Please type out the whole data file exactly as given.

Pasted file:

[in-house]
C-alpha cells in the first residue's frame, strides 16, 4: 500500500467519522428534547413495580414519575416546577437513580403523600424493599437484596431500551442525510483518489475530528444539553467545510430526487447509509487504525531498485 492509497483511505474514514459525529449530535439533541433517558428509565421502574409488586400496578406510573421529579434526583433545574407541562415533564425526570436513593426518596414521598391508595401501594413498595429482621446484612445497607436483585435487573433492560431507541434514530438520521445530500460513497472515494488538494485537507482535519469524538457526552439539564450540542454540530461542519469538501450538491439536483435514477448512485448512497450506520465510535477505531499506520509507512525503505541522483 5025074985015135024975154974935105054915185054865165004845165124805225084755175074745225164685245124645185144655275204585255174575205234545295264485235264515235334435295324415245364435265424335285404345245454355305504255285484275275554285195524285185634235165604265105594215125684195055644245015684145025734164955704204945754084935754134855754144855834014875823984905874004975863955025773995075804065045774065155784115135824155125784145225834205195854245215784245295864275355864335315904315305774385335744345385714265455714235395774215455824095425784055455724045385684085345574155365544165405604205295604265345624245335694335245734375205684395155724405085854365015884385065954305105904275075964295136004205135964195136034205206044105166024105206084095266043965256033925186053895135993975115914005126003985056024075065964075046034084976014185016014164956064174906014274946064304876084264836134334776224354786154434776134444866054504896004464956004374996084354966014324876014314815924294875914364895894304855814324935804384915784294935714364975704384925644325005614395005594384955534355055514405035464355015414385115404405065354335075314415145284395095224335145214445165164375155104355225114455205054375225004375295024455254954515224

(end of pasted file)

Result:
[in-house]
C-alpha cells in the first residue's frame, strides 16, 4: 500500500467519522428534547413495580414519575416546577437513580403523600424493599437484596431500551442525510483518489475530528444539553467545510430526487447509509487504525531498485 492509497483511505474514514459525529449530535439533541433517558428509565421502574409488586400496578406510573421529579434526583433545574407541562415533564425526570436513593426518596414521598391508595401501594413498595429482621446484612445497607436483585435487573433492560431507541434514530438520521445530500460513497472515494488538494485537507482535519469524538457526552439539564450540542454540530461542519469538501450538491439536483435514477448512485448512497450506520465510535477505531499506520509507512525503505541522483 5025074985015135024975154974935105054915185054865165004845165124805225084755175074745225164685245124645185144655275204585255174575205234545295264485235264515235334435295324415245364435265424335285404345245454355305504255285484275275554285195524285185634235165604265105594215125684195055644245015684145025734164955704204945754084935754134855754144855834014875823984905874004975863955025773995075804065045774065155784115135824155125784145225834205195854245215784245295864275355864335315904315305774385335744345385714265455714235395774215455824095425784055455724045385684085345574155365544165405604205295604265345624245335694335245734375205684395155724405085854365015884385065954305105904275075964295136004205135964195136034205206044105166024105206084095266043965256033925186053895135993975115914005126003985056024075065964075046034084976014185016014164956064174906014274946064304876084264836134334776224354786154434776134444866054504896004464956004374996084354966014324876014314815924294875914364895894304855814324935804384915784294935714364975704384925644325005614395005594384955534355055514405035464355015414385115404405065354335075314415145284395095224335145214445165164375155104355225114455205054375225004375295024455254954515224